In Part Four of Breslov Kabbalah, we explore the inner workings of the universe and how to tap into their awesome power.
IN THE BEGINNING: FIRST THOUGHT
To understand the inner workings of the universe and tap into their awesome power, we must go back to the beginning, to Creation. The Torah, which starts “in the beginning,” is our authoritative guide to what happened during the Seven Days of Creation. What happened before Creation—namely, how God approached this new project and His intentions for it—falls under the purview of the Kabbalah.
The stories we read in the Torah are not just pages out of history. They are meant to be a guide to each and every one of us as we live our own lives. Scripture states ( Genesis 5:1), “This is the book of the chronicles of Adam (man).” Reb Noson explains this verse to mean, “These accounts are the chronicles of each and every person.” Every person can find direction for himself and his goals if he but looks into the Torah and fathoms its depths to interpret its meaning on a personal level (see Likutey Halakhot, Nesiat Kapayim 5:27).
In the same way, the Kabbalistic teachings of how the world came into existence illuminate the way in which we too can bring our goals to fruition. The Kabbalah’s description of God’s “step-by-step” approach to creating the world, as well as all the Supernal Universes that preceded it, does not depict an arbitrary process. Through Creation, God developed a spiritual blueprint that applies not only to forming new worlds but also to choosing a career or undertaking a difficult project. The very first step in God’s plan, as in our own, is the “first thought.”
Rabbi Shlomo Alkabetz, a leading sixteenth-century Kabbalist, composed the Lekha Dodi hymn which is sung in all congregations during Friday-night services. In this hymn he wrote, “Last in deed is first in thought.” Ostensibly, this refers to the creation of the Sabbath, the final day and goal of the first six days of Creation. But it also applies to the way we should approach any goal. Our potential to accomplish lies within our own individual thoughts. We must learn how to react to our thoughts and focus on them, using our creative abilities to grasp the dimensions of our ideas and build the necessary parameters, so that these “first thoughts” can develop into real deeds.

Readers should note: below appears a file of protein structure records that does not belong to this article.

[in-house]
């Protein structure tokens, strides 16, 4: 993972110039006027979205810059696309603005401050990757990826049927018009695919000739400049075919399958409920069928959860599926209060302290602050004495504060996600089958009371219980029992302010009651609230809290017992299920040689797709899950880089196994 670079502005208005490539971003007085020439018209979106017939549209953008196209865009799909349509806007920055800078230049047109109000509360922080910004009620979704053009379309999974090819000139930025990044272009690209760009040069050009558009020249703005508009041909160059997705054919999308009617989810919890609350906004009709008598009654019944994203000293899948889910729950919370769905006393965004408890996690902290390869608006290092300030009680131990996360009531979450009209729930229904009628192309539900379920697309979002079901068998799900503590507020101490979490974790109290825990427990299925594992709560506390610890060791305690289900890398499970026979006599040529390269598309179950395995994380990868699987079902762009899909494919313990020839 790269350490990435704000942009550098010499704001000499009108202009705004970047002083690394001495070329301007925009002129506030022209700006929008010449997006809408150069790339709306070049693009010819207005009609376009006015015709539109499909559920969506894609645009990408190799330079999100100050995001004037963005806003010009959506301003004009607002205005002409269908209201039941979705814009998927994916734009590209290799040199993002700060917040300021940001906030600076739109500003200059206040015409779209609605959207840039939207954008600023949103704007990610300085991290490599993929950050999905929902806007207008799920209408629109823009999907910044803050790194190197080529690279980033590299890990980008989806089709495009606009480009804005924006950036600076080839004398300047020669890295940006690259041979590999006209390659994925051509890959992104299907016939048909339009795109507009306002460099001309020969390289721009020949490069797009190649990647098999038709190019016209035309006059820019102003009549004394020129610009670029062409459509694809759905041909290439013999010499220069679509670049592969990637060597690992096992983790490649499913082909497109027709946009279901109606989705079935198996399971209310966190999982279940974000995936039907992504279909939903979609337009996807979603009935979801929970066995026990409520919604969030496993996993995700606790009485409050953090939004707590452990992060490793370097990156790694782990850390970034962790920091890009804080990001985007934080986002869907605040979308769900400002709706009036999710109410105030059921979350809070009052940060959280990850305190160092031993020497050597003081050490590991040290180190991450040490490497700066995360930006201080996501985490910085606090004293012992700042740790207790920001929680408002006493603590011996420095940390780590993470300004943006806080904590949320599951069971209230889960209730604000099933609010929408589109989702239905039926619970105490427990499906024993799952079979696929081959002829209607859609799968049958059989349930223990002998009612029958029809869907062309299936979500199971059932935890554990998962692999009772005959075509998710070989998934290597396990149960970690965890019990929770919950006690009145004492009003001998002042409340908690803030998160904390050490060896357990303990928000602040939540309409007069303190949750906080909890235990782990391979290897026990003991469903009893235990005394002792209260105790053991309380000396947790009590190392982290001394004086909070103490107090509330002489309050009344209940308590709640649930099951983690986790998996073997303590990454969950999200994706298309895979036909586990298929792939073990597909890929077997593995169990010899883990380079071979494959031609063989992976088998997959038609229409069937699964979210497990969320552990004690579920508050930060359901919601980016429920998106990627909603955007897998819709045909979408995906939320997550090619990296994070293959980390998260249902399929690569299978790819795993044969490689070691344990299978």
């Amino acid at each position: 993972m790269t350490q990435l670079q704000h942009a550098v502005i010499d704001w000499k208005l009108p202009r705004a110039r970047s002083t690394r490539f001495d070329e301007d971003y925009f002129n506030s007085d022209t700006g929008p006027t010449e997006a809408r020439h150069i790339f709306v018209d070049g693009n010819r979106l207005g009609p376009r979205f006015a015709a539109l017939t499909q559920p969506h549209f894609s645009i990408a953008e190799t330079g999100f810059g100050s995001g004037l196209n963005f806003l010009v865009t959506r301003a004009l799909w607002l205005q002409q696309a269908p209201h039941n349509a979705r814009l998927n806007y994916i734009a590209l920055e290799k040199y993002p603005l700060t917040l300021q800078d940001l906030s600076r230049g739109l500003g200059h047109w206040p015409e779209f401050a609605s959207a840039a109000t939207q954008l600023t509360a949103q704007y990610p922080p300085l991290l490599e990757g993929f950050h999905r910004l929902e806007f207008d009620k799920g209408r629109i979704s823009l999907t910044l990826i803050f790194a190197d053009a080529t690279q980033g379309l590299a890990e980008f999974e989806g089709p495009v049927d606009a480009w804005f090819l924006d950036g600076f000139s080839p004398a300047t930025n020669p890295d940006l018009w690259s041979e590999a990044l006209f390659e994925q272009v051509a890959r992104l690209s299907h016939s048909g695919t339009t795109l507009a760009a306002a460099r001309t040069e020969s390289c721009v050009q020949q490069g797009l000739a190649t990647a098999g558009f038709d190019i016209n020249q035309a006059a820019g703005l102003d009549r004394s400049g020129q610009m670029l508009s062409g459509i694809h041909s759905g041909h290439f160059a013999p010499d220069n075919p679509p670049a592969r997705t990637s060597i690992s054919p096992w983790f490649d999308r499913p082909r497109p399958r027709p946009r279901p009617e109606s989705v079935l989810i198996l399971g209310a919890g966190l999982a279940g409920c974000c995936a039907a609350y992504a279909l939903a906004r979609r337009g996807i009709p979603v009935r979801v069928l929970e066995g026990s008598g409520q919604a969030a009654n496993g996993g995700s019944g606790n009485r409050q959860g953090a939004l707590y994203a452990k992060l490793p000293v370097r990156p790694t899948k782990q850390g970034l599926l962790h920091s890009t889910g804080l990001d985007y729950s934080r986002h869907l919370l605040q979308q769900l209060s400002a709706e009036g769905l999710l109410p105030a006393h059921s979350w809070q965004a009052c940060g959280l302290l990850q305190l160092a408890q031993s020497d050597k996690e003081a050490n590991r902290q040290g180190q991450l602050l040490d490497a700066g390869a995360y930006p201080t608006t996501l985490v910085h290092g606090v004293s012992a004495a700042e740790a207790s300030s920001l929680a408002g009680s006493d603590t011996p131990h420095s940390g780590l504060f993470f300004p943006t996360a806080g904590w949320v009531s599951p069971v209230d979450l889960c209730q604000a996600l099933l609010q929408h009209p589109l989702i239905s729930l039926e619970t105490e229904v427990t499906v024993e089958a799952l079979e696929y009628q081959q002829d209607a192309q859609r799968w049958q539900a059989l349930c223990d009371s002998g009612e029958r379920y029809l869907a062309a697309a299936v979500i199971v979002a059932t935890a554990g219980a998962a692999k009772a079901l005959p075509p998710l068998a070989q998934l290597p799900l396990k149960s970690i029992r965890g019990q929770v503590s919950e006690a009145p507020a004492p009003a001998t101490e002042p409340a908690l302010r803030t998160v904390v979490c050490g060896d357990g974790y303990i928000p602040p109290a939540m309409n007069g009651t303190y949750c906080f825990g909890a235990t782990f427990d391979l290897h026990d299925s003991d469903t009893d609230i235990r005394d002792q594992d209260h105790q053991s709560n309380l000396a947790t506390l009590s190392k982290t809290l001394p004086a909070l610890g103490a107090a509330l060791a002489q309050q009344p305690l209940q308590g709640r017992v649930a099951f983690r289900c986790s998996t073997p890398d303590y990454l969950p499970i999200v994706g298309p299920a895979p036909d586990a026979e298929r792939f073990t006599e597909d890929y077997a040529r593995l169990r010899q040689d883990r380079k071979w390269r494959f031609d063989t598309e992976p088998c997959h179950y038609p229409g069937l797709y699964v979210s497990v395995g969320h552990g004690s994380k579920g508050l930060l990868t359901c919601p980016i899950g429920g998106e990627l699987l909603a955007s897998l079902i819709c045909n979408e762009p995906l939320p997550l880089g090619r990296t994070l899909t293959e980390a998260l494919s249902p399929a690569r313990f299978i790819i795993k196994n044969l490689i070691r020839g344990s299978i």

To illustrate how this works, Rebbe Nachman gives the example of someone who wants to build a house. At first the builder must imagine what the house will look like, where it will be built, and the time frame of its construction. After drawing up the blueprints, selecting the location and resolving the time elements, he will purchase the property and materials and go to work. The final deed of completing the house was actually in his first thought, for he imagined its construction down to the last detail. Thus, “Last in deed (the finished house) is first in thought”—that first thought contained everything in potentia.
Thinking, creative human beings are the goal of Creation. Rebbe Nachman repeatedly told his followers that no two people are—nor ever were, nor ever will be—exactly alike. Each and every one of us has unusual qualities that allow our originality to develop. Rebbe Nachman’s message is clear: People are not clones, and trying to be “like others” automatically inhibits creativity. We must focus on our own individual strengths and perfect them. Only then can we fully develop our potential.
With these ideas in mind, let us now examine exactly how God created the world, and the messages He wished to convey to us.
This series is based on the book: “Hidden Treasures” by Rabbi Chaim Kramer.